Foodbanks and Films
Is it time to start talking about ‘long covid’ for communities, as well as individuals? There is increasing evidence, such as a recent report from Community Leisure UK of multiple challenges in reopening and staffing community venues and spaces. Many of the local groups that we work with in Regional Screen Scotland are reporting difficulty in recruiting enough volunteers to be able to get up and running again. Undoubtedly, a whole range of community activities and events have not restarted and many may perhaps be permanently lost.
We need an urgent national dialogue about this problem and what it may mean for long-term personal and communal health. But, is part of the problem that we lack the evidence, the metrics and even the language to appreciate and talk about the potential scale and impact of what’s happening?
As my field is community and local cinema let me cite one excellent example that we work with – the film screenings organised (pre-Covid) by North Ayrshire Foodbank. As Coordinator Craig Crosthwaite explains:
‘North Ayrshire Foodbank has been operating a mobile cinema project for 6 years. The aim is to address the aspiration of the Scottish Government to have communities experience a large screen cinematic experience. The portable system has been in use at a weekly showing in our own base in Ardrossan (pre-COVID) and at venues across the local authority including churches, community centres, libraries and schools.
The mobile cinema was funded for three-years by Impact Funding partners to recruit and train volunteers to operate the system (how to use the equipment, food hygiene, lifting and handling, DTP, photography and Pacific Institute’s “Steps to Excellence” for personal development), who then hosted 4 showings a year in their community. We recruited 11 teams who operated 44 showings a year (pre-COVID).
We are currently working on a Young Directors’ holiday project which started this October with the aim for the group to produce a 2 minute film during Easter 2022 which will be shown at future mobile cinema events.
We call our cinema sessions “Film for Food” where the aim is to raise necessary items for the Foodbank’s emergency food boxes. Attendees have donated 8 tons of food over the years of operation. Ultimately we use the mobile cinema to raise food, train volunteers, encourage film making and to entertain by screening top rated movies.’
Everyone who hears Craig talk about this work is inspired by the model and by the simple aim that you need to feed the mind as well as the body. But how do we translate this undoubtedly special project into the language of health professionals and policymakers? How do we evidence the health benefits of a film screening in a community affected by multiple deprivation factors? As Claire Stevens of Voluntary Health Scotland puts it:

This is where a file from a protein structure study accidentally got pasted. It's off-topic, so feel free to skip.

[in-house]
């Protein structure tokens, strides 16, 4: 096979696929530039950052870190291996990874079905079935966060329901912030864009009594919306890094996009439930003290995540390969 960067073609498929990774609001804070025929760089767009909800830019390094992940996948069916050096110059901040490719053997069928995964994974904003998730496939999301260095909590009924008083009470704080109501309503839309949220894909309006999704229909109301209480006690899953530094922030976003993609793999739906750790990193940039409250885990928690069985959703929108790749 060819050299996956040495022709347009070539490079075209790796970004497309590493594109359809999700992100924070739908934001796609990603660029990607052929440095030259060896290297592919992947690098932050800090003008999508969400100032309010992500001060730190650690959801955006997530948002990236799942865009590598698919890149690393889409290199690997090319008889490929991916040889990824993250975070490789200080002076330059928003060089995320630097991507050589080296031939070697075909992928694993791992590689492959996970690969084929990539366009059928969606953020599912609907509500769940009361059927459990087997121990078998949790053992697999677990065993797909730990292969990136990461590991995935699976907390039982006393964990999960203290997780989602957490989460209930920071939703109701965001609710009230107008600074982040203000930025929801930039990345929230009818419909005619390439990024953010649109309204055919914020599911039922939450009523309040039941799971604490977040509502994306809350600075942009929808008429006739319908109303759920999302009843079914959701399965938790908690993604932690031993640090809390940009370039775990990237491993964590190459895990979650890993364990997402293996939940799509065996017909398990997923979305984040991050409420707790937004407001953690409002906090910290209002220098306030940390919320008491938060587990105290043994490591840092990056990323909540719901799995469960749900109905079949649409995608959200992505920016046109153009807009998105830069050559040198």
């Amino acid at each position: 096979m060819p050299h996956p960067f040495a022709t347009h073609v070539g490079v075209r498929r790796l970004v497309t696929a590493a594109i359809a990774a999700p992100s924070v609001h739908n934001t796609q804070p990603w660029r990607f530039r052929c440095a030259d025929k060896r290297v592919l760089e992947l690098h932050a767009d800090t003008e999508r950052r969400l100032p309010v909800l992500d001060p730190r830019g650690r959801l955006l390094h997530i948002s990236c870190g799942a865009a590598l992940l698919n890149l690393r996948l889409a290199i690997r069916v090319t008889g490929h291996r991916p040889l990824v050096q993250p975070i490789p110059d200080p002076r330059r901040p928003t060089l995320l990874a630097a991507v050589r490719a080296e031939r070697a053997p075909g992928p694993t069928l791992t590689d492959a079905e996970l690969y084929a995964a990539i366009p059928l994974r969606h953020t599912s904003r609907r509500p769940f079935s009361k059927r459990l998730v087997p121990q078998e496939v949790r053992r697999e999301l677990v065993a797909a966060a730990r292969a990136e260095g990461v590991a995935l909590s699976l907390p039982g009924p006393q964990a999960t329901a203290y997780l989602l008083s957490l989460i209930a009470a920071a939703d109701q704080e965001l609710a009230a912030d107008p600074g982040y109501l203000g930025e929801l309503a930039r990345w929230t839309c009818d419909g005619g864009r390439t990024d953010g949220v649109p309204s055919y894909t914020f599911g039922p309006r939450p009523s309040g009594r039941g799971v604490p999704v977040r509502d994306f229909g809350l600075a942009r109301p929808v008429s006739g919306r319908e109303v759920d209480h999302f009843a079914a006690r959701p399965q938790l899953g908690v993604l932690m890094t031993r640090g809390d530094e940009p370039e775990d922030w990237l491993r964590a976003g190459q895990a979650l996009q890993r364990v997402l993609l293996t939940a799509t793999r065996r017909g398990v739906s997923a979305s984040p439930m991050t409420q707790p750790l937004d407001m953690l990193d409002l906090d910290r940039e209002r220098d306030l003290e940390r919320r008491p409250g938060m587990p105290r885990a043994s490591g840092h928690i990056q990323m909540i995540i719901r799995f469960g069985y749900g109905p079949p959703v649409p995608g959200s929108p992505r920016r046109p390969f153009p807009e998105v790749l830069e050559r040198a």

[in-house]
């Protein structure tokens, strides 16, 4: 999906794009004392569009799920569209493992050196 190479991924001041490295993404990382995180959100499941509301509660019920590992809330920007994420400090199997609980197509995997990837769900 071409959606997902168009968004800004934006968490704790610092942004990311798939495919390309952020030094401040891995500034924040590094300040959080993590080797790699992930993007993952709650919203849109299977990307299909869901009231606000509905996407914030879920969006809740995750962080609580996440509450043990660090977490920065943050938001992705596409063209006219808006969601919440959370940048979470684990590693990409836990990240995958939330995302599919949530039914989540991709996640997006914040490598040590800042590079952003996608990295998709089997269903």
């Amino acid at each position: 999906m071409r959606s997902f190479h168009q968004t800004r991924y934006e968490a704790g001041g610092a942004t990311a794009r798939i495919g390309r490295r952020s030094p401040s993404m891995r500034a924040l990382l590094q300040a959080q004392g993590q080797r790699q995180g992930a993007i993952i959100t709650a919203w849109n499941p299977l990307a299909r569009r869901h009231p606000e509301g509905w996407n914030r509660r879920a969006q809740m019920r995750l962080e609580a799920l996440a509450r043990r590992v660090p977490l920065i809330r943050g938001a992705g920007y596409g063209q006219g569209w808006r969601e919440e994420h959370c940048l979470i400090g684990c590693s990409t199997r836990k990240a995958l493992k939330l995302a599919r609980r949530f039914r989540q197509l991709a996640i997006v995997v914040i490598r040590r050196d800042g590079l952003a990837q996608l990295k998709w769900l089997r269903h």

‘I’m hoping there is a way the contribution can be framed or teased out so as to spell out more overtly the health outcomes for people. There will be health improvement benefits for the community, perhaps aligned to, or complementing the health and wellbeing outcomes that the Food Bank itself is generating? There will be benefits in terms of increased personal wellbeing, reduced social isolation and loneliness, perhaps reduced stigma (less stigmatising to use the Food Bank if it is also offering cinema), and wider public health benefits in terms of increased community capacity and resilience. It contributes to the government and public health’s aspirations to create and sustain 20 minute neighbourhoods.’
But, like thousands of other community initiatives across the country, North Ayrshire Foodbank is run by volunteers, working incredibly hard to simply deliver their core purposes and bring direct benefit to their communities. How do they find the time, the resources and the expertise, to monitor, evaluate and document the health benefits that I’m sure they see, personally and anecdotally, in ways that can contribute to a meaningful discussion about how best to tackle health inequalities in some of Scotland’s poorest areas? I’ve worked in the cultural sector for over 40 years and for most of that time the debate about arts and health has ebbed and flowed, and still the crucial question of evidence has never been resolved, even though we may need the answer more urgently now – post-lockdown, than ever.
Robert Livingston, Director, Regional Screen Scotland